After a workplace accident, workers’ compensation (WC) insurance can protect a business and the injured party.
But it’s not entirely impossible to find loopholes in the system.
Some employees take advantage of them to commit workers compensation claim fraud. How can you point out a WC scam? Watch out for these red flags.
The Incident is Reported Late
When an employee suffers an on-the-job injury, they are likely to report it straight away. Some can wait a few days due to fear of the insurance denying the claim outright. However, filing the claim weeks after an accident is a warning sign that it could be fraudulent.
There Are No Witnesses
If no one witnessed the workplace accident your employee claims injured them, they could be lying. But that’s not always the case for those working in solitary environments. To prove a claim is legitimate, you can request medical records and more information regarding the incident.
Claimant Provides Conflicting Descriptions
An employee filing a false claim can provide sketchy details about the accident. They may give conflicting information about the date and time of the incident, the location, or the injuries they suffered.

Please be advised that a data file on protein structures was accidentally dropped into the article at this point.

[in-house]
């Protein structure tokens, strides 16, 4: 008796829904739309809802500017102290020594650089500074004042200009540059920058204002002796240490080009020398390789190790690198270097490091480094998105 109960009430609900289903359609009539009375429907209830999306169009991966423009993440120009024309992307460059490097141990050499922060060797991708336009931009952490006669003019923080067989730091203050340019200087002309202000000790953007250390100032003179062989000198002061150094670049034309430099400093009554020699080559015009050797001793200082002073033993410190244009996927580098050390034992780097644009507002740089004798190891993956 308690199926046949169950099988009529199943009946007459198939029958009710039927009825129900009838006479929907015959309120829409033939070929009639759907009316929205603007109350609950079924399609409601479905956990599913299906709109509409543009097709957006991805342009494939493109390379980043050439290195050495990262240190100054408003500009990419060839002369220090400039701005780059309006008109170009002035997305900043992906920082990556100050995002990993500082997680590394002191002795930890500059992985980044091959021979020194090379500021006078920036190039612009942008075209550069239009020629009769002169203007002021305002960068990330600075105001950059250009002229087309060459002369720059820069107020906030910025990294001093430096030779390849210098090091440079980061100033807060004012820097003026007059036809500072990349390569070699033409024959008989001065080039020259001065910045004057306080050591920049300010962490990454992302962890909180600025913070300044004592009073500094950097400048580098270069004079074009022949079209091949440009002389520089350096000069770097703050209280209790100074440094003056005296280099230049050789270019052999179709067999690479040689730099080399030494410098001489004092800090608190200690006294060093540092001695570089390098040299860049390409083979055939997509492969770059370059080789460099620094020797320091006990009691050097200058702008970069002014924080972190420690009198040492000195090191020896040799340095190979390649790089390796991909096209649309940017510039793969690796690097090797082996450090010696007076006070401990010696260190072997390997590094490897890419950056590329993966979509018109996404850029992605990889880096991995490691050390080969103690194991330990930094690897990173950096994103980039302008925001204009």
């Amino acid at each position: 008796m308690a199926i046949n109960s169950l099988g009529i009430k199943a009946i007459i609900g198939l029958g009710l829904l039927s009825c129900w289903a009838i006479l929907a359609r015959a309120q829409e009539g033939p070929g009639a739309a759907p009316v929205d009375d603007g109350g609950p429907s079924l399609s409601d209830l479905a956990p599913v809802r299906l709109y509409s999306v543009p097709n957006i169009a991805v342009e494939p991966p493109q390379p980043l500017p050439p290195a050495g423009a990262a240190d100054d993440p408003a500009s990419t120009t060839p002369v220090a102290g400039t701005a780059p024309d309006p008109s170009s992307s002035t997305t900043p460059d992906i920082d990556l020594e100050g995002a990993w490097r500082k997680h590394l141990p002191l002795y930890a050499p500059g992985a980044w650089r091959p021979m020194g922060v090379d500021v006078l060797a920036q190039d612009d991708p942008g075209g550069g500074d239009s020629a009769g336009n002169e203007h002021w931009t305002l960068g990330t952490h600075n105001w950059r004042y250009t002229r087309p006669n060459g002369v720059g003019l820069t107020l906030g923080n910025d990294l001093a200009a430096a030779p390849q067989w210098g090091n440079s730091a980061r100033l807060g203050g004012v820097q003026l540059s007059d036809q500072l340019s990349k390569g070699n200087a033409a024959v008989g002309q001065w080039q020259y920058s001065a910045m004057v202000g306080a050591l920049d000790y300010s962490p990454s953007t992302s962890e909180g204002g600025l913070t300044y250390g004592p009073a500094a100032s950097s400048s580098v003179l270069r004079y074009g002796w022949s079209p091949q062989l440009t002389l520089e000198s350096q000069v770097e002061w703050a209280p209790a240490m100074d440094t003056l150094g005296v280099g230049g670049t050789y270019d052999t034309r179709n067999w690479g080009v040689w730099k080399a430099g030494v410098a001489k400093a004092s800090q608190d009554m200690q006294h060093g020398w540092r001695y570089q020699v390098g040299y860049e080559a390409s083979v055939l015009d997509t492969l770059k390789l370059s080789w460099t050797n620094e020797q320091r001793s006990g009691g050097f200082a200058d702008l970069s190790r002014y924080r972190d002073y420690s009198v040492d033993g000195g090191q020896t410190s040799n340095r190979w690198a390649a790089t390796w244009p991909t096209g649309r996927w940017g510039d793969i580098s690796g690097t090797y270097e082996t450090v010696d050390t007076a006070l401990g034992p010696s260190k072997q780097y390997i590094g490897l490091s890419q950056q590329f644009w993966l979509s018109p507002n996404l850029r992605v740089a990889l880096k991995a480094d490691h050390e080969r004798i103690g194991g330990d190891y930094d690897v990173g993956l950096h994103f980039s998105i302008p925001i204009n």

If you ask them questions about the accident, they might provide vague answers. This indicates they could be taking you for a ride.
Has Committed Workers Compensation Claim Fraud Before
You can dig into a claimant’s past to unveil an insurance scam. Employees with a history of filing fictitious claims are more likely to commit the crime again.
Of course, dismissing their report based on their past might seem unfair. Thus, looking into the alleged accident before compensating them for the work-related injuries is the best course of action.
Injured Party Refuses Treatment
Failure to see a doctor is another tell-tale sign that you have a WC scam on your hands. An employee can say no to a medical evaluation because they are afraid the physician can’t corroborate their story. In such an instance, they may also refuse to provide medical records to prove their injuries.
The Employee is Disgruntled
The chances of an unsatisfied employee committing insurance fraud are high. They could be seeking a monetary reward to help them get by after bowing out.
To know if an employee is unhappy, look for warning signs like absenteeism and poor work quality. Again, a team member who wants out may act up at company events and exhibit social withdrawal.
Changes in Personal Information
Find out if a claimant has a history of changing their personal information. You have a good reason to suspect insurance fraud if they use different names, move around a lot, and change their phone numbers often. Such an employee may be unreachable when supposedly at home recuperating.
These are the most common indicators of a potential workers compensation claim fraud. But one or two signs are not enough to confirm an insurance scam. If you still have suspicions, launch an investigation to determine whether the claimant is genuine. You should also alert the parties involved, such as the employer.